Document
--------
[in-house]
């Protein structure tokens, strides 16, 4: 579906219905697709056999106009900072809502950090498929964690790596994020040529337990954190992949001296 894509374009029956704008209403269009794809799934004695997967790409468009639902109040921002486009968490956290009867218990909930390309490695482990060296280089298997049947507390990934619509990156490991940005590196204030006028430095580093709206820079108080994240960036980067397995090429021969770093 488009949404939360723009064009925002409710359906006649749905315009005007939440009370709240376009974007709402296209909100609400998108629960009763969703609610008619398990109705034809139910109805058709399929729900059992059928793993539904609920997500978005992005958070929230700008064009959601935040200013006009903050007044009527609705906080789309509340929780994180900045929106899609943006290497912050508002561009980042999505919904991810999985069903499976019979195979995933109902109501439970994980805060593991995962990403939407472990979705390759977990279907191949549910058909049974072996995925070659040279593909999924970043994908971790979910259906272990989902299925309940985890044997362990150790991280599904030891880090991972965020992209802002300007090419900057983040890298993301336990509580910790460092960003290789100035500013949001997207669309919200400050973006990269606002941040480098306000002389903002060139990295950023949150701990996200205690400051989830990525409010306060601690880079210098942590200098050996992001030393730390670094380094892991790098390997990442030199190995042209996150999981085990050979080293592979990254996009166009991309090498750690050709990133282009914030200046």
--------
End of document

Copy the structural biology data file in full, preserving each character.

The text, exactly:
[in-house]
């Protein structure tokens, strides 16, 4: 579906219905697709056999106009900072809502950090498929964690790596994020040529337990954190992949001296 894509374009029956704008209403269009794809799934004695997967790409468009639902109040921002486009968490956290009867218990909930390309490695482990060296280089298997049947507390990934619509990156490991940005590196204030006028430095580093709206820079108080994240960036980067397995090429021969770093 488009949404939360723009064009925002409710359906006649749905315009005007939440009370709240376009974007709402296209909100609400998108629960009763969703609610008619398990109705034809139910109805058709399929729900059992059928793993539904609920997500978005992005958070929230700008064009959601935040200013006009903050007044009527609705906080789309509340929780994180900045929106899609943006290497912050508002561009980042999505919904991810999985069903499976019979195979995933109902109501439970994980805060593991995962990403939407472990979705390759977990279907191949549910058909049974072996995925070659040279593909999924970043994908971790979910259906272990989902299925309940985890044997362990150790991280599904030891880090991972965020992209802002300007090419900057983040890298993301336990509580910790460092960003290789100035500013949001997207669309919200400050973006990269606002941040480098306000002389903002060139990295950023949150701990996200205690400051989830990525409010306060601690880079210098942590200098050996992001030393730390670094380094892991790098390997990442030199190995042209996150999981085990050979080293592979990254996009166009991309090498750690050709990133282009914030200046």